theatlantic.com
Sanders supporters accused of late-night bullhorn protests of Dem officials
Supporters of Democratic presidential primary frontrunner Bernie Sanders are once again being called out for bad behavior.
foxnews.com
Weinstein juror in hiding after getting threats, sister says
“She is scared.”
nypost.com
Big-Money Democratic Donors Are Trying to Stop Bernie Sanders. But Even They Worry It Could Be Too Late
Major donors and strategists worry the fractured field of Democratic candidates going into Super Tuesday will split up the delegates and funding necessary to block Sanders from running away with the nomination.
time.com
David Ayres’ historic win has NHL re-examining emergency goalie policy
Why can’t we have nice things? One of the most fun occasional occurrences in sports is the emergency backup goalie in the NHL, but league officials and general managers will discuss changing the EBUG rules at the GM meetings next week in Boca Raton, Fla. David Ayres, a 42-year-old Zamboni driver for the AHL’s Toronto...
nypost.com
Review: 'Guns Akimbo' takes gaming to a gory extreme
Daniel Radcliffe stars as a video game developer caught up in live-streaming, real-life fight-to-the-death events in the movie "Guns Akimbo."
latimes.com
Hal Steinbrenner finds silver lining in ‘disappointing’ Giancarlo Stanton injury
TAMPA — Considering James Paxton arrived in spring training coming off back surgery, Aaron Judge hasn’t taken batting practice yet due to a barking right shoulder, Giancarlo Stanton suffered a strained right calf Tuesday and Luis Severino underwent Tommy John surgery Thursday, Hal Steinbrenner was asked if he believed the Yankees were snake bit by...
nypost.com
House Democrats scramble to save anti-vaping bill
Some are worried the bill’s provisions banning menthol and flavored tobacco will fuel over-policing of black communities.
politico.com
Washington state ‘road hazard’ turns out to be lost 600-pound sea lion, sheriff says
A 600-pound sea lion was found wandering along a forested road in Washington state Sunday, “a significant distance” away from any water, authorities said.
foxnews.com
Facebook is suing a company that improperly harvested user data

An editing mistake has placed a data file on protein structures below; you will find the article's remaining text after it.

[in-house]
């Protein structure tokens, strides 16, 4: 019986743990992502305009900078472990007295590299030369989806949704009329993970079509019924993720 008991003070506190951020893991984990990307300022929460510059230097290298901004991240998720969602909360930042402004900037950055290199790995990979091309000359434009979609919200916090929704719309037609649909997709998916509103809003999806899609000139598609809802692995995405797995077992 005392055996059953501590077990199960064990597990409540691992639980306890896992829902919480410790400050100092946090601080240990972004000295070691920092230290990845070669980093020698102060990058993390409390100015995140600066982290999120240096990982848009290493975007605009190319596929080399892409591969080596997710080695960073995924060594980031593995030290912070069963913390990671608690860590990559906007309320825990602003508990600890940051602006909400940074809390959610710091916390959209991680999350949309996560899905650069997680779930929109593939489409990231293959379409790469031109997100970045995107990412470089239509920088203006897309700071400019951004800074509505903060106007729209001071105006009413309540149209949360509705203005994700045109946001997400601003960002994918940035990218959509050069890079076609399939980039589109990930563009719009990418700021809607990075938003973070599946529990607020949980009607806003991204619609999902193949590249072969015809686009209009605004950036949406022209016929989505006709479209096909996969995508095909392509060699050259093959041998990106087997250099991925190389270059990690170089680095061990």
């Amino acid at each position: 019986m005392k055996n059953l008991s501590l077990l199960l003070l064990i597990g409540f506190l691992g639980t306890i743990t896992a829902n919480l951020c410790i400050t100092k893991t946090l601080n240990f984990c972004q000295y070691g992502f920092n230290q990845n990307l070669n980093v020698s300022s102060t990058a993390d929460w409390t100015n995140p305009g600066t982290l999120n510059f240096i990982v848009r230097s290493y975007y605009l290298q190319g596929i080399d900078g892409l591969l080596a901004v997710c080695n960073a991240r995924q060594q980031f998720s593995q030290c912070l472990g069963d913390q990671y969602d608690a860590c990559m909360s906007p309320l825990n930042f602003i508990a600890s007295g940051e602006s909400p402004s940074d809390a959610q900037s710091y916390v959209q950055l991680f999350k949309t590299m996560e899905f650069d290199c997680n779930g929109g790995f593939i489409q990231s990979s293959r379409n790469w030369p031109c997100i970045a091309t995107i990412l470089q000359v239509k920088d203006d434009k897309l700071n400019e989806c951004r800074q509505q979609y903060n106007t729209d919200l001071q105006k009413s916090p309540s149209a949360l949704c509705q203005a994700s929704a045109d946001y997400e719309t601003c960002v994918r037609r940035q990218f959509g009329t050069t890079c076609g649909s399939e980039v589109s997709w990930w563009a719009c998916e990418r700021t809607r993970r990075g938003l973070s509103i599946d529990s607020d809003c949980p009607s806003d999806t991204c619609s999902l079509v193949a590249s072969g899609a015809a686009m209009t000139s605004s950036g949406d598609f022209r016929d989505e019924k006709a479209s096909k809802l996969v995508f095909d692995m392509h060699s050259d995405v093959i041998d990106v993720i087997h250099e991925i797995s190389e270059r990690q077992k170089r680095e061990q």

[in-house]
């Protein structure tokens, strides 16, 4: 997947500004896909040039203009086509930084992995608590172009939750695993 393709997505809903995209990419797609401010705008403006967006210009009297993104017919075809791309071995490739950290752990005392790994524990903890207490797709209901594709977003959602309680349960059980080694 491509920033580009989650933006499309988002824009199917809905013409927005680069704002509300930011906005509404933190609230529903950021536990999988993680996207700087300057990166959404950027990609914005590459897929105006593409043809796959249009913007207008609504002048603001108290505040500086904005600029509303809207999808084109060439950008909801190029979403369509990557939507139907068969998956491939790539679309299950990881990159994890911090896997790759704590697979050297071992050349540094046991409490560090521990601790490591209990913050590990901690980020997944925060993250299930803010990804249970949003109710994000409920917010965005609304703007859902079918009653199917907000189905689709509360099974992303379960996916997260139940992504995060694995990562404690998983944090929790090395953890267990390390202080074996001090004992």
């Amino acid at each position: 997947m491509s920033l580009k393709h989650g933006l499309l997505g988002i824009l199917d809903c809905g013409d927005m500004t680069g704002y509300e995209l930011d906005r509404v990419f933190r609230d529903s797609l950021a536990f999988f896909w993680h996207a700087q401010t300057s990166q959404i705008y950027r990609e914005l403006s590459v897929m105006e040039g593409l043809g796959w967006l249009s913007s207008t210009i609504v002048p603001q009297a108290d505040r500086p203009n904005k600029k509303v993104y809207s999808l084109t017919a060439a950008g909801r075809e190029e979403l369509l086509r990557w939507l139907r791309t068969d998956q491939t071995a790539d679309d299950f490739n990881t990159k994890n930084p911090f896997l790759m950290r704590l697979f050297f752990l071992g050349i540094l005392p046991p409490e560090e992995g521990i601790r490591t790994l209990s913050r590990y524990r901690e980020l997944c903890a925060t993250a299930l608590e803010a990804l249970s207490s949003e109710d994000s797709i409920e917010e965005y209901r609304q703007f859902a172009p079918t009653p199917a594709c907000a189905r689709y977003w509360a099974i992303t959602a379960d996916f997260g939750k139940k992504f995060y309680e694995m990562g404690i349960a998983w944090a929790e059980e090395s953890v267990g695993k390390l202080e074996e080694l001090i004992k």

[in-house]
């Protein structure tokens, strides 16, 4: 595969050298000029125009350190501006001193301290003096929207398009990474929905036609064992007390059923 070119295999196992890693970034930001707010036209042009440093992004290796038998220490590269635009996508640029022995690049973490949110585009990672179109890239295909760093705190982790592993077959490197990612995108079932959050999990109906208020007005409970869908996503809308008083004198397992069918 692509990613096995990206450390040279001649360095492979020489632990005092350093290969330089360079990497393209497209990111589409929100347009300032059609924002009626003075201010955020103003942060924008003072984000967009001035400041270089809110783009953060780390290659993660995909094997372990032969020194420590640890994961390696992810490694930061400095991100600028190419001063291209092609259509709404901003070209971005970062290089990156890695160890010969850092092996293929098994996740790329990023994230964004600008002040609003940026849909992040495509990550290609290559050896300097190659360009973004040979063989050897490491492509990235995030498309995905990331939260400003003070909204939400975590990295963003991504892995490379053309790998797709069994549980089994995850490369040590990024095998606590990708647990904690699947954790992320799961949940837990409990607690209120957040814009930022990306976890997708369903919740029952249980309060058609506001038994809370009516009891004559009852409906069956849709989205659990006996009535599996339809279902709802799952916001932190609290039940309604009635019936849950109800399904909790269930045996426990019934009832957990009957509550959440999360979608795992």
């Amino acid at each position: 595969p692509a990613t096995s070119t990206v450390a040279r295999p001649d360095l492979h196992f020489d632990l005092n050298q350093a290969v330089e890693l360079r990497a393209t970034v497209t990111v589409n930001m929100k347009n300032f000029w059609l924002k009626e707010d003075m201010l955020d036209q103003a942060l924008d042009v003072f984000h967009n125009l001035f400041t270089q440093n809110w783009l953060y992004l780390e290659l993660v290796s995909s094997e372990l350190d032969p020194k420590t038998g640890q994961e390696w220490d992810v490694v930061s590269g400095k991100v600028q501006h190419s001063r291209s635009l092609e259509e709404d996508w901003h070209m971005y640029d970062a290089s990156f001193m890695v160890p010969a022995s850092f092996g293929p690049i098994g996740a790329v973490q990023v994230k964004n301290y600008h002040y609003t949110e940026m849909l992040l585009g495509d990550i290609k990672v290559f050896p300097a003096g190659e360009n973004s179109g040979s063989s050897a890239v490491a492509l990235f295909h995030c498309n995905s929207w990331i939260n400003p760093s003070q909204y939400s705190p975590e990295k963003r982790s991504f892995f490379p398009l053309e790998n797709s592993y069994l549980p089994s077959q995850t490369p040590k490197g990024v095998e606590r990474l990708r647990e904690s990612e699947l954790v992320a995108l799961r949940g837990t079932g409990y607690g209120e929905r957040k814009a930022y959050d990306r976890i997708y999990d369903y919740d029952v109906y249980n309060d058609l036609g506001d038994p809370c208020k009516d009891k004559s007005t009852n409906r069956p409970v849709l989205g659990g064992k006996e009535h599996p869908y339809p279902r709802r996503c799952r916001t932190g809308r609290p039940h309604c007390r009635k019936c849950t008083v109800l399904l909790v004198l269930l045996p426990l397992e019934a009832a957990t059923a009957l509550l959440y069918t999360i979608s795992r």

Facebook is suing the firm OneAudience, which allegedly paid third-party developers to track users. | Filip Radwanski/SOPA Images/LightRocket via Getty Images The social media giant is suing OneAudience, which allegedly paid third-party developers to track users who used the “login with Facebook” feature. Facebook filed a federal lawsuit in California on Thursday against OneAudience, a marketing company that it says paid app developers to exploit the “login with Facebook” feature to improperly gain access to personal data without users’ permission. The social media company claims that OneAudience harvested users’ data by getting app developers to install a malicious software development kit, or SDK, in their apps. SDKs are packages of basic tools that make it easier and faster for developers to build their apps. But they may also contain tools that aren’t necessary, such as trackers that send information about your device and app usage back to the SDK maker, which it can then use to target ads to you. OneAudience’s SDK, Facebook claims, collected data improperly from Facebook users who opted to log in to certain apps using their Facebook account credentials. OneAudience did not immediately respond to a request for comment. According to the lawsuit, OneAudience also paid apps to harvest users’ Google and Twitter information when they logged into one of the compromised apps using their Google or Twitter account information. Back in November, Facebook and Twitter said that OneAudience had been harvesting private data, such as people’s names, genders, emails, usernames, and potentially people’s last tweets. Facebook launched an audit into the company’s behavior, which the company says OneAudience did not cooperate with. At the time, OneAudience said the data “was never intended to be collected” and that the SDK had been shut down. Hundreds of users were reportedly affected. In the years since the Cambridge Analytica scandal in 2016, Facebook has faced a torrent of criticism for not doing enough to protect its users’ data. This move to sue a company for improperly collecting users’ information is a sign it’s trying to do better — and it’s also a way to publicly emphasize that it’s not at fault for this breach. “This is the latest in our efforts to protect people and increase accountability of those who abuse the technology industry and users,” wrote Jessica Romero, Facebook’s director of platform enforcement and litigation, in a Facebook blog post about the lawsuit. But some argue that Facebook and other tech companies need to be doing more to protect users’ data as a first line of defense, although their means to do so against malicious actors using third-party apps is somewhat limited, said director of the Stanford Internet Observatory and former Facebook security executive Alex Stamos. Facebook could revoke access for third-party developer apps at large, but that would be a drastic move that might come with other privacy trade-offs, Stamos said. “For me, the end result of all of these cases is the need for a federal privacy law — because effectively the privacy laws are being enforced by tech companies, and the laws to do this are not for that purpose,” Stamos told Recode. If the US had privacy laws, then individuals could go after companies that misuse their data more directly and effectively, Stamos said. Facebook’s lawsuit against OneAudience raises questions about who is ultimately responsible for protecting our privacy — and it shows that there’s still a long battle ahead about how to do protect user privacy effectively.